Smoking/Vaping and your teeth
January 20, 2022
Vaping is not a harmless alternative to smoking. Vaping surpasses smoking among adolescents, and there are concerns that e-cigarette use leads to nicotine addiction and future smoking.

Author:

Ina Alberts
As a non-smoker and healthcare worker, I’m alarmed by the number of people around me who smoke. I recently read the article “Role of Tobacco in the Development of Oral Leukoplakia and Oral Cancer” and was shocked at the facts. And if you think vaping is harmless, think again… E-cigarette users still develop some of the same cancer-related molecular changes in oral tissue as cigarette smokers. Vaping is not a harmless alternative to smoking. Vaping surpasses smoking among adolescents, and there are concerns that e-cigarette use leads to nicotine addiction and future smoking

Why would one willingly choose to expose one’s body to the harmful effects of tobacco smoking and expose oneself to many risk factors, I ask? It could be that we are not educated enough regarding the subject. So here it goes. A recap on smoking tobacco facts:

  • Tobacco smoking is associated with the development of many diseases, including oral cancer and Leukoplakia. Smoking causes cancer, heart disease, stroke, lung diseases, diabetes, and chronic obstructive pulmonary disease, which includes emphysema and chronic bronchitis. Smoking also increases the risk of tuberculosis, certain eye diseases (Graves’ ophthalmopathy, Dry Eye Syndrome), and immune system diseases, including rheumatoid arthritis. Many studies have shown a relationship between smoking and mental illness. Smoking is one of the many factors that increase the risk of osteoporosis. Cardiovascular diseases, hypertension, liver cirrhosis, lung cancer – this is an incomplete list of serious illnesses that are often developed among chronic tobacco users.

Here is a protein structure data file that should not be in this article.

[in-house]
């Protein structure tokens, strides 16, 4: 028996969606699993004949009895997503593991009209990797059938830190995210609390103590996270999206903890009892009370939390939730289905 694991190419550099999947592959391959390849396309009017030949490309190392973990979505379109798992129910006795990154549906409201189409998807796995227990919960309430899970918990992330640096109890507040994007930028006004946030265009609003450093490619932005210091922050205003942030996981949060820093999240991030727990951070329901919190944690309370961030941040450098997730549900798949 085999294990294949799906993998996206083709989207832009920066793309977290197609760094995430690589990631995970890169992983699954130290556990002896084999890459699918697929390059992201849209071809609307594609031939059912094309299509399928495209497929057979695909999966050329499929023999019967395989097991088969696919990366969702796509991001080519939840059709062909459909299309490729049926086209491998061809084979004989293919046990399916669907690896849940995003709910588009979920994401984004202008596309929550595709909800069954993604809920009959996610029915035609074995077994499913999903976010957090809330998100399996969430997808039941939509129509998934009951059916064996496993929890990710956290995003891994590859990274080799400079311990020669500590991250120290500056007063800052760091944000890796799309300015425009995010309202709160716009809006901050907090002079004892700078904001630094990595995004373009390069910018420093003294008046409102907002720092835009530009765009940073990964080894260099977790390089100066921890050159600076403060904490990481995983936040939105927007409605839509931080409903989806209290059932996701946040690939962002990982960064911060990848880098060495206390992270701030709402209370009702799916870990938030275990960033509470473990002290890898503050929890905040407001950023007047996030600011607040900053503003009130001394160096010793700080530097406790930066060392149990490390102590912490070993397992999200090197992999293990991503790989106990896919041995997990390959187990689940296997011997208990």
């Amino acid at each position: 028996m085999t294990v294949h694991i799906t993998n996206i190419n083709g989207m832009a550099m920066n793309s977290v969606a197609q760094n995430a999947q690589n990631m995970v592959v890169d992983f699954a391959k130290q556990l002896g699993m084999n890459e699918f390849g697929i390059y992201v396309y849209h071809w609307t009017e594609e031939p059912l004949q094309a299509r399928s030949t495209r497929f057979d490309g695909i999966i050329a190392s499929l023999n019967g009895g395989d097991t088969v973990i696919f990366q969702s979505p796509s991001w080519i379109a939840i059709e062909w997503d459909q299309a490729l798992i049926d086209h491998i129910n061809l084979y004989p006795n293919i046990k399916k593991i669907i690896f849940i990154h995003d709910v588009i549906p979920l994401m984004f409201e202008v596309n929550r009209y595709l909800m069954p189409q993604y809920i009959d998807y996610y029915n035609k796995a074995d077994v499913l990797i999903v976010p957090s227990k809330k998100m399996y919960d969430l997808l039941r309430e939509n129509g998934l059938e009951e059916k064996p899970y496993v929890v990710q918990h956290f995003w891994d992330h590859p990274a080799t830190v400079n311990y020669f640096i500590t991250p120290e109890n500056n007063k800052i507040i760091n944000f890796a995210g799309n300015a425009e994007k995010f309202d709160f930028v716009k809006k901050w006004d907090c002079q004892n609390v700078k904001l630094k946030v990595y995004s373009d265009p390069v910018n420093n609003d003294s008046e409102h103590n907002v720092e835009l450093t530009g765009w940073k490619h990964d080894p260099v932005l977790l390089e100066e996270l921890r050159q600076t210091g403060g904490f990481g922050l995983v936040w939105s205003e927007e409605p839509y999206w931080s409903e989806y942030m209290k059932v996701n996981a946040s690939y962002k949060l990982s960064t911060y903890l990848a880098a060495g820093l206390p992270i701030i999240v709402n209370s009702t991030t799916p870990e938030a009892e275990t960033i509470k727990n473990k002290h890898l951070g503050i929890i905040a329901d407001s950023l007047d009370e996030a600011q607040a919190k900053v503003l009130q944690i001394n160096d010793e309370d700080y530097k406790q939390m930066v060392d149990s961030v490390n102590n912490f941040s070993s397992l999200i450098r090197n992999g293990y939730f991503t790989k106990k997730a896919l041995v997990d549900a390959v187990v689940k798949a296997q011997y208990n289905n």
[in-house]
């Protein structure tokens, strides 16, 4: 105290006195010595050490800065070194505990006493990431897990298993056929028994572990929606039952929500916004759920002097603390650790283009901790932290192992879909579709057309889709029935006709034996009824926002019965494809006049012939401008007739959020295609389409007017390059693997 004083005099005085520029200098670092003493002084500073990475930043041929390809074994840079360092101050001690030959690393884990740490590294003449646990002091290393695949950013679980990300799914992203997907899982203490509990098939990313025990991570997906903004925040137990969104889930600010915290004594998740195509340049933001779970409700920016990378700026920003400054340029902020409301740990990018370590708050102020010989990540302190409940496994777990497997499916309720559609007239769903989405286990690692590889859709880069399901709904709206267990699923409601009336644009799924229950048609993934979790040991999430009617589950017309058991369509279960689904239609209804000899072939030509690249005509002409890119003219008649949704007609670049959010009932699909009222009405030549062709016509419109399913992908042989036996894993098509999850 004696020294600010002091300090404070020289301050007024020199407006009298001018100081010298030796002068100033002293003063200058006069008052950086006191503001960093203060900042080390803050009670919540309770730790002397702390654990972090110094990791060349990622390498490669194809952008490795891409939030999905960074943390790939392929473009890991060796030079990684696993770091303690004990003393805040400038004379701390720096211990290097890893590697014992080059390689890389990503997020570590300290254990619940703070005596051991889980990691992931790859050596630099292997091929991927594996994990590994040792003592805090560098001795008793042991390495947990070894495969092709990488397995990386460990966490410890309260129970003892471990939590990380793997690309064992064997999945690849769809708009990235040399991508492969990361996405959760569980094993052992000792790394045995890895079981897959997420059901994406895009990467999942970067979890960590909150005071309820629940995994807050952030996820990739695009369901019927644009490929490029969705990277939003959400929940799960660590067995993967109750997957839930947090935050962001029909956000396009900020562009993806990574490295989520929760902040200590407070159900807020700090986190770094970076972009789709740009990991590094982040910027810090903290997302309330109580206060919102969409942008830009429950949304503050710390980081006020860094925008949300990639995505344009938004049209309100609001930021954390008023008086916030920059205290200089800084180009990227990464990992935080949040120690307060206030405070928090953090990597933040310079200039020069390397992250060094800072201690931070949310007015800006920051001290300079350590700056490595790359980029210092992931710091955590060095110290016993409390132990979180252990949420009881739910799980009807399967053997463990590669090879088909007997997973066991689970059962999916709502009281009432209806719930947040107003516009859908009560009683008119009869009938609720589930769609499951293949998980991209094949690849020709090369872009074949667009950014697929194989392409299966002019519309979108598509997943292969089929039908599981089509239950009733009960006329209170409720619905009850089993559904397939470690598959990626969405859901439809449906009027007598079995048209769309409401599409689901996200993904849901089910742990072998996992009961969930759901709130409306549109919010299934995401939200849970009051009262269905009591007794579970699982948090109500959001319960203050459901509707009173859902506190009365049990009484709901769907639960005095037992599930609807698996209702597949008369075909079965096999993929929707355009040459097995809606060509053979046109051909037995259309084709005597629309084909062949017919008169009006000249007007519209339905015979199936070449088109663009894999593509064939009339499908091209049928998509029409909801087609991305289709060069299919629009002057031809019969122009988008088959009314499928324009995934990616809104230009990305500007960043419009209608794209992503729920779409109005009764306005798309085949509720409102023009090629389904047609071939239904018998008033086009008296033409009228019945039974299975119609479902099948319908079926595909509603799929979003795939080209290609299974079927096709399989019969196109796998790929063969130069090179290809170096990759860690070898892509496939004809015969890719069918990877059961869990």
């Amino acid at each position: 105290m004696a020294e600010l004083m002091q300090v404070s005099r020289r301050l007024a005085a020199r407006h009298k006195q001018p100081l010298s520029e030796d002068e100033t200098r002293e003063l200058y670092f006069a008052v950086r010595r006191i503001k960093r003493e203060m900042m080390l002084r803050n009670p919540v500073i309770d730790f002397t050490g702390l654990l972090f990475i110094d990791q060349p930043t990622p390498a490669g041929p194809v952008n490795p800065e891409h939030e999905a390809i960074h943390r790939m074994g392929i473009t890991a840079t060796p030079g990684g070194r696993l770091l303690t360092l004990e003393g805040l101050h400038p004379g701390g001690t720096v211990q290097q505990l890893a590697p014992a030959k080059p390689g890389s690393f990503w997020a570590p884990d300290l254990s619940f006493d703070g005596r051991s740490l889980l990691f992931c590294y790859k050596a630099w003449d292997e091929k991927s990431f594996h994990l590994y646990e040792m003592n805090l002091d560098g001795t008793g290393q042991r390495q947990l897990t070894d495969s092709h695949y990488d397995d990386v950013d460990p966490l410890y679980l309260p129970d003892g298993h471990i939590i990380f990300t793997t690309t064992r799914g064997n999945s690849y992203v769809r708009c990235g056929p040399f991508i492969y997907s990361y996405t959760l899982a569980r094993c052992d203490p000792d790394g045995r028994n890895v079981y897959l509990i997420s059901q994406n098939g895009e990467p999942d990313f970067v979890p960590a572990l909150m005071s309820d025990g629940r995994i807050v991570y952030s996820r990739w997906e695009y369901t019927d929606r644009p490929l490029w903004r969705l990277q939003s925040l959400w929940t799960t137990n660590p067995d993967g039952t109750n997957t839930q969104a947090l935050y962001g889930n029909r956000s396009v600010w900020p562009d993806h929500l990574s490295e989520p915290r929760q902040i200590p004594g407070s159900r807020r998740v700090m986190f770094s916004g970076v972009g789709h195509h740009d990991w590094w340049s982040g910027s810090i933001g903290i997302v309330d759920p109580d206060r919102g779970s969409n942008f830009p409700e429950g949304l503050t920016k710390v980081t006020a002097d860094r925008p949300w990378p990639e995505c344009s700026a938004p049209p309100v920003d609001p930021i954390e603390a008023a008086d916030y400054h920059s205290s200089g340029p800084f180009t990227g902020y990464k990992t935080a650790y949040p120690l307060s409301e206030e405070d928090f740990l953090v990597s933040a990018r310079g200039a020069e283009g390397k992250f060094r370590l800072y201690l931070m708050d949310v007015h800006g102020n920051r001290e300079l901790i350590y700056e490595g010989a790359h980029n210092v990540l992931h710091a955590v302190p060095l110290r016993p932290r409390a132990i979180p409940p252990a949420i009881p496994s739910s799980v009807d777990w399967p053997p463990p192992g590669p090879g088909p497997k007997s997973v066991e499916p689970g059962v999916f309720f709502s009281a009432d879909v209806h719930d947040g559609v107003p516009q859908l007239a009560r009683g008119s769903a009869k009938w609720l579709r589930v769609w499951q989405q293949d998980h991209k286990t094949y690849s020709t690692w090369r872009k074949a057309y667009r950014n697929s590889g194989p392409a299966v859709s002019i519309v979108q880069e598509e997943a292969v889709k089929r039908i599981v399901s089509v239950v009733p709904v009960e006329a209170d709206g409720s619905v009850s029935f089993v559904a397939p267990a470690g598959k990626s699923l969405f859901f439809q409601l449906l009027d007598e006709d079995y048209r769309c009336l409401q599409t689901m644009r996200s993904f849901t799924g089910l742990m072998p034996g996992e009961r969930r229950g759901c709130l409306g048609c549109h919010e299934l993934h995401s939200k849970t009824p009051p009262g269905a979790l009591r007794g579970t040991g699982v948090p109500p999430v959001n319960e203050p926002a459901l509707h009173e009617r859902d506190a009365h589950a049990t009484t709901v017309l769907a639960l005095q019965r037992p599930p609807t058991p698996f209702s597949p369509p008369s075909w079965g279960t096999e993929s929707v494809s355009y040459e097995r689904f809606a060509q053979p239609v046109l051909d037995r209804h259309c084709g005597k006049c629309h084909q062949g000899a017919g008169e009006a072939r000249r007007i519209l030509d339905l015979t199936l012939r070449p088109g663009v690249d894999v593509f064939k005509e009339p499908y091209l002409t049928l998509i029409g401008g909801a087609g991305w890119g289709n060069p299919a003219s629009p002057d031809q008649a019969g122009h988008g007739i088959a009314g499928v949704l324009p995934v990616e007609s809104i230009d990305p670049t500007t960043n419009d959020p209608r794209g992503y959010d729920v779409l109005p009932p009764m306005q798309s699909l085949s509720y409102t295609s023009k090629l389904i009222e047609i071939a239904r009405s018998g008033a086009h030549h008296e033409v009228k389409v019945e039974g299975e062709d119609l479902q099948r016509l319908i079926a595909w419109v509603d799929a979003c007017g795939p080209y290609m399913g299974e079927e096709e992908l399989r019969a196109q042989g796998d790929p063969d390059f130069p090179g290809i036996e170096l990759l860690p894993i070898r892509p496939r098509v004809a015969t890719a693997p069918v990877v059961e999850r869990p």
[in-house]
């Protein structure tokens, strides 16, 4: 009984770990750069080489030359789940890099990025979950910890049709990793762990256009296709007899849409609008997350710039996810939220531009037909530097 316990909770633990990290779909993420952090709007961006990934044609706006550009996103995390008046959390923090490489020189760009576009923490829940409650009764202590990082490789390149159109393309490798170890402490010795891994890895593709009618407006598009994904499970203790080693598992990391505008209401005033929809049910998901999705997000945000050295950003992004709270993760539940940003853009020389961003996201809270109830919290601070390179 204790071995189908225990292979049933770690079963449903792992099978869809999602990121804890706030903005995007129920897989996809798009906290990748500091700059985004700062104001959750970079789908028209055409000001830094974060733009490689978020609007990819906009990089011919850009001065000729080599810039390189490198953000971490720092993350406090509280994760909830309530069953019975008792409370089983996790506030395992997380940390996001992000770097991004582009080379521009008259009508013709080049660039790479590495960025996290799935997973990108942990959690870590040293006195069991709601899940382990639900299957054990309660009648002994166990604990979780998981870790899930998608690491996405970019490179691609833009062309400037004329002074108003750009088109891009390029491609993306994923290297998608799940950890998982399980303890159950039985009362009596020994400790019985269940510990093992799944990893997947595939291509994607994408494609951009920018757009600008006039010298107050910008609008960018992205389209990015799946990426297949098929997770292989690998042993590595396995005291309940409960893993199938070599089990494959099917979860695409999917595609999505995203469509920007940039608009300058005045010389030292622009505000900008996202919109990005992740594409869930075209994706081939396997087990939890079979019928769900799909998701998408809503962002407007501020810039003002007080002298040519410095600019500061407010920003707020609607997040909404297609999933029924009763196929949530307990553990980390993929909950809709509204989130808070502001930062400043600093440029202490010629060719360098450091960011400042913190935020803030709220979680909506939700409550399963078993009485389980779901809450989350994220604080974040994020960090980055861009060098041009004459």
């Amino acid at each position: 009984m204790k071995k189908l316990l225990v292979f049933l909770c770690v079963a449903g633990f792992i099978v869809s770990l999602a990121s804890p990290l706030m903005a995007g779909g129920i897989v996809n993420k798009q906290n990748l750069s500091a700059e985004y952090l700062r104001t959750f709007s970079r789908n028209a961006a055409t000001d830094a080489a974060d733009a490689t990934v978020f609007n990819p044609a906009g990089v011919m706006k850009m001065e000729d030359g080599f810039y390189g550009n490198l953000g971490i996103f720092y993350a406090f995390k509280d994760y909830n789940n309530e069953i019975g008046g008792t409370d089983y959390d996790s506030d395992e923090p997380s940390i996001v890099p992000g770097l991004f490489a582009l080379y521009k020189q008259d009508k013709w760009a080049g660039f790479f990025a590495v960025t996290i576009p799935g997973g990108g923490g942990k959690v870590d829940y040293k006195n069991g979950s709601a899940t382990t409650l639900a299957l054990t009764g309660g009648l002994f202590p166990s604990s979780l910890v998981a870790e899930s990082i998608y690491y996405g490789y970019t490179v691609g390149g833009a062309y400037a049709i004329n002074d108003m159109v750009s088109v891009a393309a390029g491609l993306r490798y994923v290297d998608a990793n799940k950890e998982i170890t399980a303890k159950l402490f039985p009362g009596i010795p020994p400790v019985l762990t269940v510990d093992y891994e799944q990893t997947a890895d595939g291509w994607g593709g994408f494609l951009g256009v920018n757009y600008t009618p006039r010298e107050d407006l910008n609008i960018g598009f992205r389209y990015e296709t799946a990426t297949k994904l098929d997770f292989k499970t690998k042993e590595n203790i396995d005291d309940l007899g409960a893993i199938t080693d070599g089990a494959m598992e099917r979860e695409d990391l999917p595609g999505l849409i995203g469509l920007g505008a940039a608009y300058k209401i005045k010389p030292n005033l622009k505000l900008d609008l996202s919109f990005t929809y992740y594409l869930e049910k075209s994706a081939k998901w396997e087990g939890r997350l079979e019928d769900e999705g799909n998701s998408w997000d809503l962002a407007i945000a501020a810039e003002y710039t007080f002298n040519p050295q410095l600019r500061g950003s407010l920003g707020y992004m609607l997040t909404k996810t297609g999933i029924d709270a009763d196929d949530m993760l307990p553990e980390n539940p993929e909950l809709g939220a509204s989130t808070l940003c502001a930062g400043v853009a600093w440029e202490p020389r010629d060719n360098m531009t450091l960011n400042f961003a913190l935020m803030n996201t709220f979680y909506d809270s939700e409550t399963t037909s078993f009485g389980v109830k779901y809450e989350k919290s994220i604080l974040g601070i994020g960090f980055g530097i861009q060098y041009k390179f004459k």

• Tobacco smoking increases the death rate of smokers by 30-80%.
  • Any form of tobacco (chewing, smoking, smelling) affects the oral cavity and causes life-threatening diseases such as oral cancer.
  • The risk of oral cancer is about 20x higher among tobacco smokers.
  • The risk of developing gum disease, teeth caries, and erosive damage in the oral cavity is increased.
  • In the case of smoking more than one pack of cigarettes per day, the risk of developing oral cancer increases 30 times.
  • The risk of oral cancer is rapidly decreasing when a smoker stops tobacco use. After ten years of smoking cessation, ex-smokers and non-smokers’ oral cavity health is the same.
Citation: Sabashvili M, Gigineishvili E, Jikia M, Chitaladze T (2018) Role of Tobacco in the Development of Oral Leukoplakia and Oral Cancer. Dentistry 8: 495. doi:10.4172/2161-1122.1000495

 

The most important measure for preventing oral health problems caused by tobacco consumption is the termination of use of tobacco products.

 

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